Sabatini took his case to the trial court where he asserted two main arguments.  First, that the Ordinance does not specifically prohibit chickens from being kept in a residentially zoned area; that  . . . because he was “not engaged in commercial agriculture,” the Ordinance did not apply to him.  Sabatini’s second argument was that the chickens were pets, “which is a permissible accessory use.  The Board argued that “chickens are included under the Ordinance’s provision outlining technical and dimensional and topographical requirements for an agricultural use,” and therefore, are “prohibited in a residentially zoned area,” and that “chickens are not considered to be pets under the Ordinance.  The trial court affirmed the decision of the Zoning Board. 

After the trial court affirmed the decision of the Zoning Board, Sabatini appealed.  He argued that the use of the word poultry, within the agricultural section of the Ordinance, Article III, §1000-301.1, “does not ipso facto bring the chickens within the purview of the agricultural portion of the Ordinance.”  In considering the case, the court cited Ligo v. Slippery Rock Township, 936 A.2d 1236, 1238 (Pa. Cmwlth. 2007), which held that “zoning ordinances are to be liberally construed to allow the broadest possible use of land.”  The court also cited  Kohl v. New Sewickley Township Zoning Hearing Board, 108 A.3d 961, 968 (Pa. Cmwlth. 2015), which held that courts are “guided to construe words and phrases in a sensible manner, utilize the rules of grammar and apply their common and approved usage, and give undefined terms their plain, ordinary meaning.” Taking a plain-view approach to the meaning of the word “agriculture” as written in the local Zoning Ordinance, the court agreed with Sabatini.  The court recognized “a board’s interpretation of its own zoning ordinance is entitled to great deference and weight,” quoting Hafner v. Zoning Hearing Board of Allen Township, 974 A.2d 1204, 1210 (Pa. Cmwlth. 2009).  However, the court said, “if that interpretation is inconsistent with the plain language of the ordinance or the meaning of the ordinance is unambiguous, the interpretation carries little or no weight” (quoting Malt Beverages Distributors, 918 A.2d at 176). This is because a zoning board is not a legislative body, and it lacks authority to modify or amend the terms of a zoning ordinance.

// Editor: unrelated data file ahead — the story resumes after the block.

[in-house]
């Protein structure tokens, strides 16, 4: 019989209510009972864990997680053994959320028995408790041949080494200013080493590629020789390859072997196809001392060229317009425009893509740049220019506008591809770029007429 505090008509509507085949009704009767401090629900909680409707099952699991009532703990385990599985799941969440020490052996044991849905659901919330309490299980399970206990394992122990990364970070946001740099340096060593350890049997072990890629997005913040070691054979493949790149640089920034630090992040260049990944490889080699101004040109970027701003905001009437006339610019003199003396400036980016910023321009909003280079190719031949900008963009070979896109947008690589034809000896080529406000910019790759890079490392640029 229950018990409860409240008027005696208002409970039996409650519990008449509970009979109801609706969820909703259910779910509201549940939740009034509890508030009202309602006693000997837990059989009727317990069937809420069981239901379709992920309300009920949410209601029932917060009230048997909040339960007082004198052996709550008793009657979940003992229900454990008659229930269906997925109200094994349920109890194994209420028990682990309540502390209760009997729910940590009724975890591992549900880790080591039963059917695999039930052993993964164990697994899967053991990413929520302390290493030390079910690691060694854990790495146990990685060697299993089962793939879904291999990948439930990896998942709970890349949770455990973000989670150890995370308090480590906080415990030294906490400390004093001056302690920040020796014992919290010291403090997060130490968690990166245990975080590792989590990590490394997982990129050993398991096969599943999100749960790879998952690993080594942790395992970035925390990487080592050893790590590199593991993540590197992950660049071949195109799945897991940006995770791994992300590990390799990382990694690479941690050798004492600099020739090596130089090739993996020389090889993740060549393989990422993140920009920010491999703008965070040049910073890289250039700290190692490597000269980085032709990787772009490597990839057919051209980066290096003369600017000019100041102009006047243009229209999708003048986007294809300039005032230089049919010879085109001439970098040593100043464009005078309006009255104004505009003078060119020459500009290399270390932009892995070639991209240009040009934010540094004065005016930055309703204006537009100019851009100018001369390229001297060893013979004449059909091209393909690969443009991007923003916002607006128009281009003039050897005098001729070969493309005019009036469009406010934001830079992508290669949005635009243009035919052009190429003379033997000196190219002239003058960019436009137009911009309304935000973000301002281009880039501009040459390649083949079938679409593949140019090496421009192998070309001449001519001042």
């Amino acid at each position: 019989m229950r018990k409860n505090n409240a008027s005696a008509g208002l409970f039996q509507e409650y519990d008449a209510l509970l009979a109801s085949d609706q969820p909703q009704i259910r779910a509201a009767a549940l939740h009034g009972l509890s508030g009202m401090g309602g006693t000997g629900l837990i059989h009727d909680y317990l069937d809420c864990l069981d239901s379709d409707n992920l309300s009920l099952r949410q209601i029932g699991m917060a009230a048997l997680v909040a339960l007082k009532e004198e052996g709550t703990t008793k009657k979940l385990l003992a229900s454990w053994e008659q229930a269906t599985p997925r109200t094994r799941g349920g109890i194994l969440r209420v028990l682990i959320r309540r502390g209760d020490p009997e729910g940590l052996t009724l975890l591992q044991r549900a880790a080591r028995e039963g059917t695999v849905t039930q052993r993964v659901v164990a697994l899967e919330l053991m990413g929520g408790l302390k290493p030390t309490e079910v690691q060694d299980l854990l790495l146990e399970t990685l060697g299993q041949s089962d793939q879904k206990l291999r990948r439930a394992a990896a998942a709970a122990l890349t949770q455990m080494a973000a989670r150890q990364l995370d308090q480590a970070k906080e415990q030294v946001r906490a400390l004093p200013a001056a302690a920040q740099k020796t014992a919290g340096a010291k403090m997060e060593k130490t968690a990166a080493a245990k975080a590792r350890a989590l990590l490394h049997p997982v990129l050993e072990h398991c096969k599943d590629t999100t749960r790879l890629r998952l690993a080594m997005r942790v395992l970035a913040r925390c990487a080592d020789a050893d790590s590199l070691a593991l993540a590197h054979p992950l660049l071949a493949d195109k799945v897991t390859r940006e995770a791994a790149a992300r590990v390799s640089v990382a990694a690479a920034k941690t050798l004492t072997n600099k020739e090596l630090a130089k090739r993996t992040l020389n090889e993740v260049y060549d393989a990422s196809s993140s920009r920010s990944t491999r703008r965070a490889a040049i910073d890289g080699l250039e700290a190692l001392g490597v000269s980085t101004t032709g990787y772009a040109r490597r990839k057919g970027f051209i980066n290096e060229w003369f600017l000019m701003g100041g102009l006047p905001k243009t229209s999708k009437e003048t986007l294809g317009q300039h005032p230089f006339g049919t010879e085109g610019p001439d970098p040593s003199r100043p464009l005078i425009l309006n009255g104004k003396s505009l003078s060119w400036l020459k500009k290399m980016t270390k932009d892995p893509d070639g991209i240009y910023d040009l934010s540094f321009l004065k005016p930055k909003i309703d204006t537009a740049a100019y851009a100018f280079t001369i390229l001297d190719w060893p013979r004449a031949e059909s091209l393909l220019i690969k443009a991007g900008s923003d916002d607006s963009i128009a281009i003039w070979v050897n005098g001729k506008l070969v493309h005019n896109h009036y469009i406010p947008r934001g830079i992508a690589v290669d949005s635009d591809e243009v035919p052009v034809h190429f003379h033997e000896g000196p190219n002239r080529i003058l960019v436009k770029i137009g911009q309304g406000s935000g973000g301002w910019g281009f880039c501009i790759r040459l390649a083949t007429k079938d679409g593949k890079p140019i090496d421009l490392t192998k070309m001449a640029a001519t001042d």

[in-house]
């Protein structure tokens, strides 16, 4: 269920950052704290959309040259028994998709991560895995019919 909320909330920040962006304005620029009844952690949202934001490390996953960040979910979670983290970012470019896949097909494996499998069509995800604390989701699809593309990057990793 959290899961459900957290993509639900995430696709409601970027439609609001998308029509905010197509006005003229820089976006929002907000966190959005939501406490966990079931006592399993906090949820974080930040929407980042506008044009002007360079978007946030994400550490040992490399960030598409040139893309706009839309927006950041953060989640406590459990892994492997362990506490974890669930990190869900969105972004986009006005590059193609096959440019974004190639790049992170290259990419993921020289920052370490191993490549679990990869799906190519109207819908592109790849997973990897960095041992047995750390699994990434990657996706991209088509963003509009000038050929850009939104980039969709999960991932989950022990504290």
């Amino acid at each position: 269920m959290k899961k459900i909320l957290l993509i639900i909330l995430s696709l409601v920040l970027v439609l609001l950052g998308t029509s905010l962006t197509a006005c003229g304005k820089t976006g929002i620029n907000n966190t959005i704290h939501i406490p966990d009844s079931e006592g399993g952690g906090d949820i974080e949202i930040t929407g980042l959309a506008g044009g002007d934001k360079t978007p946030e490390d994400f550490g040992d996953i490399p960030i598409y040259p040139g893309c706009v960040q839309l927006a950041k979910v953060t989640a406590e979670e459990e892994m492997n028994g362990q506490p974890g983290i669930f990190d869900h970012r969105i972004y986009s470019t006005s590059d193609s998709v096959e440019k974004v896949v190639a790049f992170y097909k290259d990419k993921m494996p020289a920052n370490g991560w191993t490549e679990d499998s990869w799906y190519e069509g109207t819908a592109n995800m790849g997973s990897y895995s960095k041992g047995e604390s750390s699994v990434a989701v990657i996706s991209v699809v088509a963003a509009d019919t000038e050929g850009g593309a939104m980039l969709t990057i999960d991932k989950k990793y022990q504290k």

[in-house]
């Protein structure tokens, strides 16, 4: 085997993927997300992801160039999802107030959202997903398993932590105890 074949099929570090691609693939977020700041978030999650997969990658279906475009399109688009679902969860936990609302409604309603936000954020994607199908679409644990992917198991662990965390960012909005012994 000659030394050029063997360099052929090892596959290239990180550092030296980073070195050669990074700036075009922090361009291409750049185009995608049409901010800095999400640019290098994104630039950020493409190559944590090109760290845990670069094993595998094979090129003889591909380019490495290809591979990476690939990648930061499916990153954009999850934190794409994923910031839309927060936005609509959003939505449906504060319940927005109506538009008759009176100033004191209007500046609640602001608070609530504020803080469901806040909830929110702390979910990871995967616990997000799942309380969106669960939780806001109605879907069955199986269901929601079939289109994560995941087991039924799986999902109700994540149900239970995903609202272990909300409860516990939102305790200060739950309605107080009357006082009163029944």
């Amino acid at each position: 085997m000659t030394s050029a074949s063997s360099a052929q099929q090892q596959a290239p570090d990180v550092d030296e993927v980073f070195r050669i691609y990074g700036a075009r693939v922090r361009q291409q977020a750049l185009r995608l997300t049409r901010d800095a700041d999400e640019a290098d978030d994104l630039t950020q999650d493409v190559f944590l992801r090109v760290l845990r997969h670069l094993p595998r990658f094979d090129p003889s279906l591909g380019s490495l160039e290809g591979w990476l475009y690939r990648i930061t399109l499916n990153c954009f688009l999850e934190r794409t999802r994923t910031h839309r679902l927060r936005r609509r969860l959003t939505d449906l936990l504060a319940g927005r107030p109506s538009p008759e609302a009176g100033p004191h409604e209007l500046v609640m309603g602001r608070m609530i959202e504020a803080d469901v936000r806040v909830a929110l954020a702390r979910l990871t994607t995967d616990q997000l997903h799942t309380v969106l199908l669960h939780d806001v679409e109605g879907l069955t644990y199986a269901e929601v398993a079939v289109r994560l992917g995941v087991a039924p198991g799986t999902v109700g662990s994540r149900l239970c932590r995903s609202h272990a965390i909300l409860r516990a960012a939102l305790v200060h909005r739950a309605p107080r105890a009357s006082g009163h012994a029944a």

The court next looked at the definition of “commercial” in Black’s Law Dictionary, and found that Sabatini was not keeping his chickens for any kind of commercial use (such as selling eggs, butchering for meat, etc.).  Therefore, because the chickens were not being used for commercial purposes, they could not be considered agricultural.  The Zoning Board’s argument that the chickens were not traditional pets also failed. 

Because the Commonwealth Court looked at the plain meaning of the language of the statute and recognized that a Zoning Board is not a legislative body, Sabatini was successful in his appeal.  A court that interpreted the totality of the circumstances could possibly have reached a different outcome.  Luckily for the Sabatinis, the court used a reasonable approach to interpret the language and intent of a zoning ordinance.  The chickens were considered pets and an accessory use to the property. 

Sabatini v. Zoning Hearing Bd. of Fayette Cty., 230 A.3d 514 (Pa. Commw. Ct. 4/24/2020).